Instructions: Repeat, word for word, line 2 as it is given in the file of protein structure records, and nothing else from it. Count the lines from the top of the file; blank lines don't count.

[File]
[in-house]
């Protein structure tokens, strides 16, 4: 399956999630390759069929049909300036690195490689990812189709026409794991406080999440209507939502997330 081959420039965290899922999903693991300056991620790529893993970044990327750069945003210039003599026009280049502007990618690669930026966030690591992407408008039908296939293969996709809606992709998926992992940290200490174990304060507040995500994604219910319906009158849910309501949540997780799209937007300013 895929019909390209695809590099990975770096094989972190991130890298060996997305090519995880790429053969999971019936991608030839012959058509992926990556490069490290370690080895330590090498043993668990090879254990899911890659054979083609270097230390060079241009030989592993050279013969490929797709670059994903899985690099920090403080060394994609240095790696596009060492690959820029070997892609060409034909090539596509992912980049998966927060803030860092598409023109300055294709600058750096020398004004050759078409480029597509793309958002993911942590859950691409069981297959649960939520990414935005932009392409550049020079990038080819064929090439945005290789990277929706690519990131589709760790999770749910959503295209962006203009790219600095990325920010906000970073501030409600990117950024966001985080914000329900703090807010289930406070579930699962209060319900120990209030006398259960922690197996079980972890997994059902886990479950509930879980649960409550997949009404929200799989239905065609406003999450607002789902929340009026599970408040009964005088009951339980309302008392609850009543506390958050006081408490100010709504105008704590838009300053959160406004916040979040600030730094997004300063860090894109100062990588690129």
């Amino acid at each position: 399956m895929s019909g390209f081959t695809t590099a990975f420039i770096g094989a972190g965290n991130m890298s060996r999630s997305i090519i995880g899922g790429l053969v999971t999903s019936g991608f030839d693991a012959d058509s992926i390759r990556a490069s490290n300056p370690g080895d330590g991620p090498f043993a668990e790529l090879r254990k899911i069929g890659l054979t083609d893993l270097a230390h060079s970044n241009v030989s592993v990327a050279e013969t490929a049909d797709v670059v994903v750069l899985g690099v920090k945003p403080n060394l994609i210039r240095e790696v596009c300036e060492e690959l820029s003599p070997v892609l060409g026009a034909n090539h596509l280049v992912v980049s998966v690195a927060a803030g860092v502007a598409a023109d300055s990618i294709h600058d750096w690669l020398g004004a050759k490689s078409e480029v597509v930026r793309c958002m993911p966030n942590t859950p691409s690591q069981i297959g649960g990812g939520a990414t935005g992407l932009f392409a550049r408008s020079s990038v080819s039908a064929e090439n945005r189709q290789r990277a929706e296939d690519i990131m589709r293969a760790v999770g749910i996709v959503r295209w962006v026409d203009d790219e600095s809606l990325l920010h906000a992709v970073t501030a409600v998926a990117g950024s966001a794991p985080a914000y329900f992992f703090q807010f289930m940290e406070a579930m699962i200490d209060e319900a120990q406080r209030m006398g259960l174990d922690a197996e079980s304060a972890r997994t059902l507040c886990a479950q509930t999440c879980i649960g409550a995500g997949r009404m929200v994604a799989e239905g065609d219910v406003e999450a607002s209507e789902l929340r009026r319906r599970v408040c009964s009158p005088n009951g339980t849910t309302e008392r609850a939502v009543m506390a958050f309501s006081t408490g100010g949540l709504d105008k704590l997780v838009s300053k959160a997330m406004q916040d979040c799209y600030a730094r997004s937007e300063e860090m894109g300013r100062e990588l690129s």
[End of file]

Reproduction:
């Protein structure tokens, strides 16, 4: 399956999630390759069929049909300036690195490689990812189709026409794991406080999440209507939502997330 081959420039965290899922999903693991300056991620790529893993970044990327750069945003210039003599026009280049502007990618690669930026966030690591992407408008039908296939293969996709809606992709998926992992940290200490174990304060507040995500994604219910319906009158849910309501949540997780799209937007300013 895929019909390209695809590099990975770096094989972190991130890298060996997305090519995880790429053969999971019936991608030839012959058509992926990556490069490290370690080895330590090498043993668990090879254990899911890659054979083609270097230390060079241009030989592993050279013969490929797709670059994903899985690099920090403080060394994609240095790696596009060492690959820029070997892609060409034909090539596509992912980049998966927060803030860092598409023109300055294709600058750096020398004004050759078409480029597509793309958002993911942590859950691409069981297959649960939520990414935005932009392409550049020079990038080819064929090439945005290789990277929706690519990131589709760790999770749910959503295209962006203009790219600095990325920010906000970073501030409600990117950024966001985080914000329900703090807010289930406070579930699962209060319900120990209030006398259960922690197996079980972890997994059902886990479950509930879980649960409550997949009404929200799989239905065609406003999450607002789902929340009026599970408040009964005088009951339980309302008392609850009543506390958050006081408490100010709504105008704590838009300053959160406004916040979040600030730094997004300063860090894109100062990588690129």